KATU News is reporting this evening that the City of Portland will be “cracking down on structures related to food carts.” The structures they speak of are the awnings and decks some carts have built so patrons don’t have to stand in the rain. KATU did a whole series of stories last week arguing that the carts have an unfair advantage against restaurants. Interestingly enough, the two restaurants they interviewed were Huber’s and the new Morning Star Cafe. Huber’s menu for lunch is $10 or more and offers alcohol. Morning Star has beer and video poker. Which carts charge over $10 for lunch? How many carts offer alcohol and video poker? Unfair or just a different business model?
Needless to say, the city does have a role in ensuring safety and if the carts are building awnings or structures that could endanger patrons, the city should be monitoring that. Yet, I call shenanigans on the city’s sudden change of heart. Was this due to undue pressure from the restaurant lobby or because of KATU’s story. In last week’s video, Commissioner Randy Leonard admitted he was unaware of structures being built even though some of them were directly across 4th avenue from the Bureau of Development Services, his agency, and the agency that issues permits and is responsible for inspections.
As you know, we are here to promote the carts and tell their stories. Carts have been a fixture in this city for decades and are part of the city fabric, bringing people together and building community. In Portland, we do not have food carts operating illegally like in other cities. I credit and thank the inspectors and hard working individuals at Multnomah County for that success. We have 600 carts because we as a city and a community have chosen not to regulate them in the ways other cities do. This lack of strict regulation created the lots we now have both old and new and put Portland on the map as the #1 Street Food city in the world. Portland has garnered attention from major national and international new outlets and magazines. We are a model for other cities who are working to create a culture of street food and empower entrepreneurs who are chasing the elusive American Dream. Tourist come to Portland for the carts and the cuisine they offer.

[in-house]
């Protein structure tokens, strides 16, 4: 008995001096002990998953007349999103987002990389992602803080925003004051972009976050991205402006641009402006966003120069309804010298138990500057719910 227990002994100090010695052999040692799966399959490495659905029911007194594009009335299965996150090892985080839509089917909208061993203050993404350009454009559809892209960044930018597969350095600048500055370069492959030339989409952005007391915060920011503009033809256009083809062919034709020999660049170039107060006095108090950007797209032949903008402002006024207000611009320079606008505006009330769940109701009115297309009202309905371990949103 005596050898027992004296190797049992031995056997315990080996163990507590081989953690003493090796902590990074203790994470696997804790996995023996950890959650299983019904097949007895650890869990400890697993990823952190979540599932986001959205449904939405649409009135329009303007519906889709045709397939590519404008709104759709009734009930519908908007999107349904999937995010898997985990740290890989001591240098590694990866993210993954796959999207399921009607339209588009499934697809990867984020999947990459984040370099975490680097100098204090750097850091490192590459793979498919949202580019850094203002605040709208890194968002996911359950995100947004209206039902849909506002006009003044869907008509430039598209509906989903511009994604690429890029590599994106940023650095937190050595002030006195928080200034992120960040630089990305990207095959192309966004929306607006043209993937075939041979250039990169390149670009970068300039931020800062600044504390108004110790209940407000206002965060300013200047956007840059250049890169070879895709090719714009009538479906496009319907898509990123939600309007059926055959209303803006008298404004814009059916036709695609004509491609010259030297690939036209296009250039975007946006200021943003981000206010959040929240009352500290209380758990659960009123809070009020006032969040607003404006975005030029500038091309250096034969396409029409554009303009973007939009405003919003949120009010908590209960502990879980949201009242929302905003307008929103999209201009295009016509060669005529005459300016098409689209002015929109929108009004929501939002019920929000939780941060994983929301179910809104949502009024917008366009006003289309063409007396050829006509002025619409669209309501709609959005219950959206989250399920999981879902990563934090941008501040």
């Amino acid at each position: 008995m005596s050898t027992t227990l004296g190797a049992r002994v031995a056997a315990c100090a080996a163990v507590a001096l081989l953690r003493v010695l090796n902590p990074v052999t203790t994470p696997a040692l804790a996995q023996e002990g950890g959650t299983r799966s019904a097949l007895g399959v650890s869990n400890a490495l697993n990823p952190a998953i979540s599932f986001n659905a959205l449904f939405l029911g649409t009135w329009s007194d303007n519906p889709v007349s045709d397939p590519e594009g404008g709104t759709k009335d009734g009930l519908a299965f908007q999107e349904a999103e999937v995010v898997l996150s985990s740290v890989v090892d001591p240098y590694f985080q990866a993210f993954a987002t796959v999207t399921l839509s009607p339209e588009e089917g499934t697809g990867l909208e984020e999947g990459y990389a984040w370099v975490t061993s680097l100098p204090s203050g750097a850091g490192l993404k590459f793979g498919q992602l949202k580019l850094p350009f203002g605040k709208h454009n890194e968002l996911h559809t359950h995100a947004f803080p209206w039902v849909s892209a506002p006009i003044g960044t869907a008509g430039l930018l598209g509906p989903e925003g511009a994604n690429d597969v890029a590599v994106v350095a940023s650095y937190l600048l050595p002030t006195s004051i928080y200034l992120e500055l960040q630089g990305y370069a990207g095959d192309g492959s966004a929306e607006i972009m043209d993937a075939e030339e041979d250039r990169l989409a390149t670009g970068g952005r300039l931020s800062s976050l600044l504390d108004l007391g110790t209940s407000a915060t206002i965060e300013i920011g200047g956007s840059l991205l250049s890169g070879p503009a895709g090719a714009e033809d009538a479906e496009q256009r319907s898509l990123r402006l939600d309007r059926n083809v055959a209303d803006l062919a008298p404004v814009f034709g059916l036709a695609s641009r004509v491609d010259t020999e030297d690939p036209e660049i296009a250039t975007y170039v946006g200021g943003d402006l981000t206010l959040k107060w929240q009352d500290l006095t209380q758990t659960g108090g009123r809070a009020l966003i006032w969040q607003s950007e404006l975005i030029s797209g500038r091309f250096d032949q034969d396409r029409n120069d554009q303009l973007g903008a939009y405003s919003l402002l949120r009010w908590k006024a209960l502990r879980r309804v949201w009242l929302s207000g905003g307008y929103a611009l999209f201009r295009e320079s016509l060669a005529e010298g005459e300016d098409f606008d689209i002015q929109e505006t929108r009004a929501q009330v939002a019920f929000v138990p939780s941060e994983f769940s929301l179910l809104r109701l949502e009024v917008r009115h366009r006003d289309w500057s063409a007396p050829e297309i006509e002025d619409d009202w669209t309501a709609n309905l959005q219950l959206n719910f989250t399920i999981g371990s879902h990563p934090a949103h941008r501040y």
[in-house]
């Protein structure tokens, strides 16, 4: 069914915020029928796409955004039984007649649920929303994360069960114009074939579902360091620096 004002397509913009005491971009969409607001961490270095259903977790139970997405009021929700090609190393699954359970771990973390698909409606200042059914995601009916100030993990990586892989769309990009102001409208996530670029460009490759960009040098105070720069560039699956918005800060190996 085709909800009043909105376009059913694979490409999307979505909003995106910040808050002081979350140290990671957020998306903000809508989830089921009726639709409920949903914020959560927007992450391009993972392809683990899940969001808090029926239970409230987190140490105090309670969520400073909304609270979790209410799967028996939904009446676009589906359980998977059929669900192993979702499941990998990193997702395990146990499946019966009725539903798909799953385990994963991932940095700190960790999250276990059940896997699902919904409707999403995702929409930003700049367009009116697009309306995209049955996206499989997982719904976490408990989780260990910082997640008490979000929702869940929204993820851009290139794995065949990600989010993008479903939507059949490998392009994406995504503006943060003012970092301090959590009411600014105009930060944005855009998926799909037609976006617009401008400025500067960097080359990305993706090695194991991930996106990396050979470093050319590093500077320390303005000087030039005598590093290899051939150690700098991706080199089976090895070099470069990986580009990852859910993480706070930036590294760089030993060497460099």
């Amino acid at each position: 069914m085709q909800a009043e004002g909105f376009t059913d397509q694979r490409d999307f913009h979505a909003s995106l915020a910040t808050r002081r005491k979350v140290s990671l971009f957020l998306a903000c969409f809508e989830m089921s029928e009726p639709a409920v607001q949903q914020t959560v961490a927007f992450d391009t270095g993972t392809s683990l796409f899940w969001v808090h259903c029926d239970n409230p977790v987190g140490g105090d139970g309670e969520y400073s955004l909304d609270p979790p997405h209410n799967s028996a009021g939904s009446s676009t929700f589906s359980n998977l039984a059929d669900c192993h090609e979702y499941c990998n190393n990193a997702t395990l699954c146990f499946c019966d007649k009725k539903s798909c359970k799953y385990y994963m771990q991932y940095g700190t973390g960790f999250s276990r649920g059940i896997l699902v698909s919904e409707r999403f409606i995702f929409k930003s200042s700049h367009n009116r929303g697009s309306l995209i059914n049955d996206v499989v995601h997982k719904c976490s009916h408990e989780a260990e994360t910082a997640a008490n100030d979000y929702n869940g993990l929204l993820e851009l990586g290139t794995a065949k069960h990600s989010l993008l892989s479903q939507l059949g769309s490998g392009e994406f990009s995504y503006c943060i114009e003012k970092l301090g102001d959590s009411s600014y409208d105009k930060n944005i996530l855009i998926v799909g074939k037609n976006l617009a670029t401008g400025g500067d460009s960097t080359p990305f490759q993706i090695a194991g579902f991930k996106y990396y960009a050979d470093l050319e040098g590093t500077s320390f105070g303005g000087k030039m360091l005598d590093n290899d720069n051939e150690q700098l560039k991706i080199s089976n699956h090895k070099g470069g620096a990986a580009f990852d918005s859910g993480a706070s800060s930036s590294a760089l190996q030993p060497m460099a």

I’m proud to live in this city and call myself a longtime Portlander, yet I hope the city leaders don’t use this one issue with structures/decks to shutdown or over-regulate a thriving industry that employs many and has become part of our city’s culture, persona and history.